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Strongest Business Software Spending Environment in Three Years


Software spending is showing more strength than in any previous ChangeWave business software survey of the past 34 months. Moreover, this is the sixth consecutive survey in which spending has registered an improvement.

Importantly, the software pick-up is occurring across a broad range of categories.

The ChangeWave survey of 1,619 respondents involved with software purchasing in their company was conducted April 12-25.

Corporate Software Spending Outlook

One-in-five (20%) respondents say their company will spend more on software over the next 90 days, a 2-pt improvement from the previous survey in January. Only 13% now say they’ll spend less – also 2-pts better than previously.

In a further bullish sign, the spending increase is occurring across companies of all sizes – although the percentage of respondents projecting more spending over the next 90 days is highest among larger-sized firms and lowest among companies with 10 employees or less.

The following chart shows the corporate software spending outlook broken down by company size:

The survey also points to a modest improvement in corporate capital budgets. While just 13% say their company’s capital budget increased over the past 90 days, the percentage saying their cap budget adjusted lower (16%) is 5-pts better than in January.

All told, this represents a dramatic 38-pt improvement since the horrendous low registered 15 months previously in January 2009.

Leading Software Categories Going Forward

A key focus of this ChangeWave survey is on corporate spending increases and decreases within specific software categories.

In a further encouraging sign, we’re seeing a projected net increase in spending for the next 90 days across most software categories, with the following categories registering the biggest improvements since January:

Key Reasons Behind Planned Spending

When we asked software buyers to tell us the key reasoning behind their company’s software spending plans going forward, we find additional positive signs of a business recovery :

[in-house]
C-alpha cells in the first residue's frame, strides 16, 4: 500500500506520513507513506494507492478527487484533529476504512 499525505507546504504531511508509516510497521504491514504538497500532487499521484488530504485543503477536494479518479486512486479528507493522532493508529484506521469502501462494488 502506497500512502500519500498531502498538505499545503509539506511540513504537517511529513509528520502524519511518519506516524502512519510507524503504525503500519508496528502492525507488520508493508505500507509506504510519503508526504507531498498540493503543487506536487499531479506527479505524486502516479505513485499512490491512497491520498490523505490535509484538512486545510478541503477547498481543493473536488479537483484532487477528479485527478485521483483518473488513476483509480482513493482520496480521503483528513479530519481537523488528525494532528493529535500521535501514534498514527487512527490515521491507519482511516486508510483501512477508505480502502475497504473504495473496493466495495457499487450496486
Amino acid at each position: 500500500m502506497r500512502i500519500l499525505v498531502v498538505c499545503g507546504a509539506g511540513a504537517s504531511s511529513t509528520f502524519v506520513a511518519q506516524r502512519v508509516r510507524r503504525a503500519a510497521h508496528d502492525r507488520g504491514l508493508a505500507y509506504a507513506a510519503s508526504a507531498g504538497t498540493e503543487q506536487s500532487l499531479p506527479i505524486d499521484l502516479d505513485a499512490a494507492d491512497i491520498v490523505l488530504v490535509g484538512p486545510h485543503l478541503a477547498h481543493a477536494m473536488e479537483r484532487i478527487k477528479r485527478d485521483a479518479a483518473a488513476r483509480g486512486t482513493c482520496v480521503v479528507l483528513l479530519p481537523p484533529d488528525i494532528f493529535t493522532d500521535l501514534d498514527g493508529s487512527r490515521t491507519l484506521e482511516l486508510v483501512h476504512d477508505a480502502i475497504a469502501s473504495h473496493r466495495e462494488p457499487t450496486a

• Only 11% cite a general slowdown in business conditions and capital budgets as the factor most driving their company’s software purchasing decisions – 4-pts better than in January and an 11-pt improvement from a year ago.
  • Better than one-in-four (26%) say the driving force behind their purchasing decisions is their company’s existing software is getting outdated and must be replaced – a 5-pt leap since January and the highest percentage of the past two years.


Software Companies With Momentum

At the vendor level, Oracle (ORCL; +2-pts), Red Hat (RHT; +2-pts) and Check Point Software (CHKP; +2-pts) each show signs of increased strength going forward.

Two other companies are showing signs of a slight uptick: EMC (EMC; +1-pt) and (CRM; +1-pt).

Similar to the findings of our March IT Spending Survey, the spending momentum for Microsoft (+16; down 2-pts) has slowed somewhat. Nonetheless they are still the top vendor in terms of software spending increases for the next 90 days, and they remain far ahead of their pre- Windows 7 spending levels.

Interestingly, when we compare the current security market share results with our findings from 15 months ago (Jan 2009) we see that Microsoft’s share is up 3-pts while Symantec/ Norton (down 1-pt) and McAfee (down 2-pts) have each experienced a small decline – most probably the result of the Windows 7 rollout.

Article printed from InvestorPlace Media,

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